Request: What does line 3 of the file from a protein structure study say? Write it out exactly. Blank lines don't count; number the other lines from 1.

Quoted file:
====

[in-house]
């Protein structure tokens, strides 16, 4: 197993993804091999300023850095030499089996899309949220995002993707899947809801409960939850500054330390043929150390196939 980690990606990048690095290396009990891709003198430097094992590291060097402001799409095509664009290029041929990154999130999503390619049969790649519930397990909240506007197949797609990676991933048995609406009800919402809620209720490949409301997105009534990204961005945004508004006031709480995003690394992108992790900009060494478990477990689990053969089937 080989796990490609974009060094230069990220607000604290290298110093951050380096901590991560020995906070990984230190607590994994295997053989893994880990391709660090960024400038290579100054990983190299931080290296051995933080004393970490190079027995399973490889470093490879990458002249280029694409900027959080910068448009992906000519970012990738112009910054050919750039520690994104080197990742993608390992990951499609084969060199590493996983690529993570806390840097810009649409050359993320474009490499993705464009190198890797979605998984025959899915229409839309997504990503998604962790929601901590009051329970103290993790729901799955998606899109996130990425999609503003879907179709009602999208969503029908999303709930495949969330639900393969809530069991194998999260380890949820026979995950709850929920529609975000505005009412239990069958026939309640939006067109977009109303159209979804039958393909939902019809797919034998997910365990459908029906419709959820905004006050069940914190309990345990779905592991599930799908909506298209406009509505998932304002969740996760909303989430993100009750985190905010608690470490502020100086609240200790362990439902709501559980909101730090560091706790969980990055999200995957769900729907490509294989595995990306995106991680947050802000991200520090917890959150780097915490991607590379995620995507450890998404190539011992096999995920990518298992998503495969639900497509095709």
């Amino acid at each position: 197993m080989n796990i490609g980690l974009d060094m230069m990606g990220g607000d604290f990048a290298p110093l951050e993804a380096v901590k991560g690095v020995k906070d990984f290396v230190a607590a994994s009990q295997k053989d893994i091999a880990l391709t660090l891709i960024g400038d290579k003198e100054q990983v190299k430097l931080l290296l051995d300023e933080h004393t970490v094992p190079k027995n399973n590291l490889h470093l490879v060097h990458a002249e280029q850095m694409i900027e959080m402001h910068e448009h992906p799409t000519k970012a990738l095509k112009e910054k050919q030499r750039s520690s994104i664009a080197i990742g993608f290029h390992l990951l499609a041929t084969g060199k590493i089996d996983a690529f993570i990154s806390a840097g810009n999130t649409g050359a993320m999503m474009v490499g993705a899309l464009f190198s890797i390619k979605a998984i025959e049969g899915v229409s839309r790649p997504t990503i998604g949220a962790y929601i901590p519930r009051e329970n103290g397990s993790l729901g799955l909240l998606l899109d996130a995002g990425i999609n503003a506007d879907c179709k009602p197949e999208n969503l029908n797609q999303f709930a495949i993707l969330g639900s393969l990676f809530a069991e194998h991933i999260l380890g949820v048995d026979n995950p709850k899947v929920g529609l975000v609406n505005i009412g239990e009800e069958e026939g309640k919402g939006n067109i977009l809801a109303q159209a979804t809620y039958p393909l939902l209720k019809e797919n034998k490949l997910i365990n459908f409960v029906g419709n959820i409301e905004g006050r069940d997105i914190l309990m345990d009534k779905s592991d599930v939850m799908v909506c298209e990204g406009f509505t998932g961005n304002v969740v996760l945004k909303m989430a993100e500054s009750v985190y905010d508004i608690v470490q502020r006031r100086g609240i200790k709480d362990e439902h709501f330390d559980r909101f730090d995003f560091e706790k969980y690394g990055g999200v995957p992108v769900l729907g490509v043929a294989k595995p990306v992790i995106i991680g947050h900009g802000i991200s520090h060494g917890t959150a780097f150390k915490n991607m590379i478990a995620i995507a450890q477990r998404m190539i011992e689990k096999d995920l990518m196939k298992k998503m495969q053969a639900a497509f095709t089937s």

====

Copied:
């Amino acid at each position: 197993m080989n796990i490609g980690l974009d060094m230069m990606g990220g607000d604290f990048a290298p110093l951050e993804a380096v901590k991560g690095v020995k906070d990984f290396v230190a607590a994994s009990q295997k053989d893994i091999a880990l391709t660090l891709i960024g400038d290579k003198e100054q990983v190299k430097l931080l290296l051995d300023e933080h004393t970490v094992p190079k027995n399973n590291l490889h470093l490879v060097h990458a002249e280029q850095m694409i900027e959080m402001h910068e448009h992906p799409t000519k970012a990738l095509k112009e910054k050919q030499r750039s520690s994104i664009a080197i990742g993608f290029h390992l990951l499609a041929t084969g060199k590493i089996d996983a690529f993570i990154s806390a840097g810009n999130t649409g050359a993320m999503m474009v490499g993705a899309l464009f190198s890797i390619k979605a998984i025959e049969g899915v229409s839309r790649p997504t990503i998604g949220a962790y929601i901590p519930r009051e329970n103290g397990s993790l729901g799955l909240l998606l899109d996130a995002g990425i999609n503003a506007d879907c179709k009602p197949e999208n969503l029908n797609q999303f709930a495949i993707l969330g639900s393969l990676f809530a069991e194998h991933i999260l380890g949820v048995d026979n995950p709850k899947v929920g529609l975000v609406n505005i009412g239990e009800e069958e026939g309640k919402g939006n067109i977009l809801a109303q159209a979804t809620y039958p393909l939902l209720k019809e797919n034998k490949l997910i365990n459908f409960v029906g419709n959820i409301e905004g006050r069940d997105i914190l309990m345990d009534k779905s592991d599930v939850m799908v909506c298209e990204g406009f509505t998932g961005n304002v969740v996760l945004k909303m989430a993100e500054s009750v985190y905010d508004i608690v470490q502020r006031r100086g609240i200790k709480d362990e439902h709501f330390d559980r909101f730090d995003f560091e706790k969980y690394g990055g999200v995957p992108v769900l729907g490509v043929a294989k595995p990306v992790i995106i991680g947050h900009g802000i991200s520090h060494g917890t959150a780097f150390k915490n991607m590379i478990a995620i995507a450890q477990r998404m190539i011992e689990k096999d995920l990518m196939k298992k998503m495969q053969a639900a497509f095709t089937s």